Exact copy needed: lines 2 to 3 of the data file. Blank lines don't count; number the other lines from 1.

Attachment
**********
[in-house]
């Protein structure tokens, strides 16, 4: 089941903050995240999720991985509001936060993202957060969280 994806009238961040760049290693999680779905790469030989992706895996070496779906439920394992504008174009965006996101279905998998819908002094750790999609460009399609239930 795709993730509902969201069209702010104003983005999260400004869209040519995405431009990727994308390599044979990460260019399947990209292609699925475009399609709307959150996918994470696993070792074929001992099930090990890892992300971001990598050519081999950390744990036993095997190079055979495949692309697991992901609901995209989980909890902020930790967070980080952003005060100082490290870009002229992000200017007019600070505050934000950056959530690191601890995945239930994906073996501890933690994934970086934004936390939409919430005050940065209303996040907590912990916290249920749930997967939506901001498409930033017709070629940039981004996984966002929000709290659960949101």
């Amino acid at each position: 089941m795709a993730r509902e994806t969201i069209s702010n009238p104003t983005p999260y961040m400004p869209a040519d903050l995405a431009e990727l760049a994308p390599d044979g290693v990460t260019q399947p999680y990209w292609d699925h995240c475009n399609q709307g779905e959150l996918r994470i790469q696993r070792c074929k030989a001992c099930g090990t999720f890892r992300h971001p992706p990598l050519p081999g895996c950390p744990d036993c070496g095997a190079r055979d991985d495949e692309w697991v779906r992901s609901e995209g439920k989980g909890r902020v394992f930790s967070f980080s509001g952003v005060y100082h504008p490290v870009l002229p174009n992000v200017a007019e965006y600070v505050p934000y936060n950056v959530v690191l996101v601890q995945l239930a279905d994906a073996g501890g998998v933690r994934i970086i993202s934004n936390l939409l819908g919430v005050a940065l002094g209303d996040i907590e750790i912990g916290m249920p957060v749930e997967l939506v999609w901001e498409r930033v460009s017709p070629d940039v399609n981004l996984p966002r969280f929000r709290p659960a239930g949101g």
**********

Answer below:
């Protein structure tokens, strides 16, 4: 089941903050995240999720991985509001936060993202957060969280 994806009238961040760049290693999680779905790469030989992706895996070496779906439920394992504008174009965006996101279905998998819908002094750790999609460009399609239930 795709993730509902969201069209702010104003983005999260400004869209040519995405431009990727994308390599044979990460260019399947990209292609699925475009399609709307959150996918994470696993070792074929001992099930090990890892992300971001990598050519081999950390744990036993095997190079055979495949692309697991992901609901995209989980909890902020930790967070980080952003005060100082490290870009002229992000200017007019600070505050934000950056959530690191601890995945239930994906073996501890933690994934970086934004936390939409919430005050940065209303996040907590912990916290249920749930997967939506901001498409930033017709070629940039981004996984966002929000709290659960949101």
């Amino acid at each position: 089941m795709a993730r509902e994806t969201i069209s702010n009238p104003t983005p999260y961040m400004p869209a040519d903050l995405a431009e990727l760049a994308p390599d044979g290693v990460t260019q399947p999680y990209w292609d699925h995240c475009n399609q709307g779905e959150l996918r994470i790469q696993r070792c074929k030989a001992c099930g090990t999720f890892r992300h971001p992706p990598l050519p081999g895996c950390p744990d036993c070496g095997a190079r055979d991985d495949e692309w697991v779906r992901s609901e995209g439920k989980g909890r902020v394992f930790s967070f980080s509001g952003v005060y100082h504008p490290v870009l002229p174009n992000v200017a007019e965006y600070v505050p934000y936060n950056v959530v690191l996101v601890q995945l239930a279905d994906a073996g501890g998998v933690r994934i970086i993202s934004n936390l939409l819908g919430v005050a940065l002094g209303d996040i907590e750790i912990g916290m249920p957060v749930e997967l939506v999609w901001e498409r930033v460009s017709p070629d940039v399609n981004l996984p966002r969280f929000r709290p659960a239930g949101g």